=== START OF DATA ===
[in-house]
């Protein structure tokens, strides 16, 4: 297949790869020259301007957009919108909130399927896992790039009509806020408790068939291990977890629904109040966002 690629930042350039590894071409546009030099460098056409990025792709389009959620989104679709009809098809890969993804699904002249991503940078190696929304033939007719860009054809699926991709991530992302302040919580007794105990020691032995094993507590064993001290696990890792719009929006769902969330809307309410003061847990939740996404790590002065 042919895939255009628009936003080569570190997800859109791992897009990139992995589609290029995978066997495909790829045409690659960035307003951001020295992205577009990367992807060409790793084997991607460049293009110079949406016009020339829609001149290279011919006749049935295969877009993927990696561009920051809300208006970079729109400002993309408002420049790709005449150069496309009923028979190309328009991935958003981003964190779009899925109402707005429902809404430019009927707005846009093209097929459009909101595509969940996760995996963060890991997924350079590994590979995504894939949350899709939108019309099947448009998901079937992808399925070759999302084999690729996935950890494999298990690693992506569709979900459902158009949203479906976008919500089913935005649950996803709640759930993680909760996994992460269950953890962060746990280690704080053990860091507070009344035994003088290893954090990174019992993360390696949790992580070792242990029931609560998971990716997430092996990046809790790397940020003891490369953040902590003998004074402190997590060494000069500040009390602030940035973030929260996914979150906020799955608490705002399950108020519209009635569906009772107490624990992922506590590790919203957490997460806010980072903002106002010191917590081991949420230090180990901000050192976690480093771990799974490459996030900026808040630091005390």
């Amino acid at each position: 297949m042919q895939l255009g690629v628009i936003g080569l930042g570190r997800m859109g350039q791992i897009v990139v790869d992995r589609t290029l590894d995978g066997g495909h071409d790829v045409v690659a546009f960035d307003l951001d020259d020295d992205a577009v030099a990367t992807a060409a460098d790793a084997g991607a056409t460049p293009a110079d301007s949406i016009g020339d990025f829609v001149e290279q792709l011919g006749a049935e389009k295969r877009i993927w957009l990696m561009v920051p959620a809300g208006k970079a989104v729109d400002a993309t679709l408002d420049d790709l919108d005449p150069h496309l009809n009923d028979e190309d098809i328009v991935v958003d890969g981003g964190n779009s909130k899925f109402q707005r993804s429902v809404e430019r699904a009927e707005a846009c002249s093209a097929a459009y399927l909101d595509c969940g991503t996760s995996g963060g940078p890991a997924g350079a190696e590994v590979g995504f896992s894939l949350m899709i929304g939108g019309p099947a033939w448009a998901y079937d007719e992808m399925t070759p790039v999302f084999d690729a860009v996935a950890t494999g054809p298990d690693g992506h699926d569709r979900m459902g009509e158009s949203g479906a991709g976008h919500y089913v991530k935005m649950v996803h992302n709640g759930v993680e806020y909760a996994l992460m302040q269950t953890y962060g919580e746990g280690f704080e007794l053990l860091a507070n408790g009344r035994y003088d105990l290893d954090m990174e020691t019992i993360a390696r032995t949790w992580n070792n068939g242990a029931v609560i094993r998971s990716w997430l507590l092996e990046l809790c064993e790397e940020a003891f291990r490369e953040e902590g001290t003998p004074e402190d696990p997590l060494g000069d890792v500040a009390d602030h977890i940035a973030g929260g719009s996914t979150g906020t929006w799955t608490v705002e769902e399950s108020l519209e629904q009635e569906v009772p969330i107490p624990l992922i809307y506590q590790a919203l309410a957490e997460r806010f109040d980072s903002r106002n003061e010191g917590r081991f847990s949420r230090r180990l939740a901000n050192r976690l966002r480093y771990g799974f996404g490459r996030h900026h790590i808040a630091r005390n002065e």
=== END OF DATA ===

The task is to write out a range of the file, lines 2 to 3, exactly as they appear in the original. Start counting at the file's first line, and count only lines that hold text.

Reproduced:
């Protein structure tokens, strides 16, 4: 297949790869020259301007957009919108909130399927896992790039009509806020408790068939291990977890629904109040966002 690629930042350039590894071409546009030099460098056409990025792709389009959620989104679709009809098809890969993804699904002249991503940078190696929304033939007719860009054809699926991709991530992302302040919580007794105990020691032995094993507590064993001290696990890792719009929006769902969330809307309410003061847990939740996404790590002065 042919895939255009628009936003080569570190997800859109791992897009990139992995589609290029995978066997495909790829045409690659960035307003951001020295992205577009990367992807060409790793084997991607460049293009110079949406016009020339829609001149290279011919006749049935295969877009993927990696561009920051809300208006970079729109400002993309408002420049790709005449150069496309009923028979190309328009991935958003981003964190779009899925109402707005429902809404430019009927707005846009093209097929459009909101595509969940996760995996963060890991997924350079590994590979995504894939949350899709939108019309099947448009998901079937992808399925070759999302084999690729996935950890494999298990690693992506569709979900459902158009949203479906976008919500089913935005649950996803709640759930993680909760996994992460269950953890962060746990280690704080053990860091507070009344035994003088290893954090990174019992993360390696949790992580070792242990029931609560998971990716997430092996990046809790790397940020003891490369953040902590003998004074402190997590060494000069500040009390602030940035973030929260996914979150906020799955608490705002399950108020519209009635569906009772107490624990992922506590590790919203957490997460806010980072903002106002010191917590081991949420230090180990901000050192976690480093771990799974490459996030900026808040630091005390």
């Amino acid at each position: 297949m042919q895939l255009g690629v628009i936003g080569l930042g570190r997800m859109g350039q791992i897009v990139v790869d992995r589609t290029l590894d995978g066997g495909h071409d790829v045409v690659a546009f960035d307003l951001d020259d020295d992205a577009v030099a990367t992807a060409a460098d790793a084997g991607a056409t460049p293009a110079d301007s949406i016009g020339d990025f829609v001149e290279q792709l011919g006749a049935e389009k295969r877009i993927w957009l990696m561009v920051p959620a809300g208006k970079a989104v729109d400002a993309t679709l408002d420049d790709l919108d005449p150069h496309l009809n009923d028979e190309d098809i328009v991935v958003d890969g981003g964190n779009s909130k899925f109402q707005r993804s429902v809404e430019r699904a009927e707005a846009c002249s093209a097929a459009y399927l909101d595509c969940g991503t996760s995996g963060g940078p890991a997924g350079a190696e590994v590979g995504f896992s894939l949350m899709i929304g939108g019309p099947a033939w448009a998901y079937d007719e992808m399925t070759p790039v999302f084999d690729a860009v996935a950890t494999g054809p298990d690693g992506h699926d569709r979900m459902g009509e158009s949203g479906a991709g976008h919500y089913v991530k935005m649950v996803h992302n709640g759930v993680e806020y909760a996994l992460m302040q269950t953890y962060g919580e746990g280690f704080e007794l053990l860091a507070n408790g009344r035994y003088d105990l290893d954090m990174e020691t019992i993360a390696r032995t949790w992580n070792n068939g242990a029931v609560i094993r998971s990716w997430l507590l092996e990046l809790c064993e790397e940020a003891f291990r490369e953040e902590g001290t003998p004074e402190d696990p997590l060494g000069d890792v500040a009390d602030h977890i940035a973030g929260g719009s996914t979150g906020t929006w799955t608490v705002e769902e399950s108020l519209e629904q009635e569906v009772p969330i107490p624990l992922i809307y506590q590790a919203l309410a957490e997460r806010f109040d980072s903002r106002n003061e010191g917590r081991f847990s949420r230090r180990l939740a901000n050192r976690l966002r480093y771990g799974f996404g490459r996030h900026h790590i808040a630091r005390n002065e």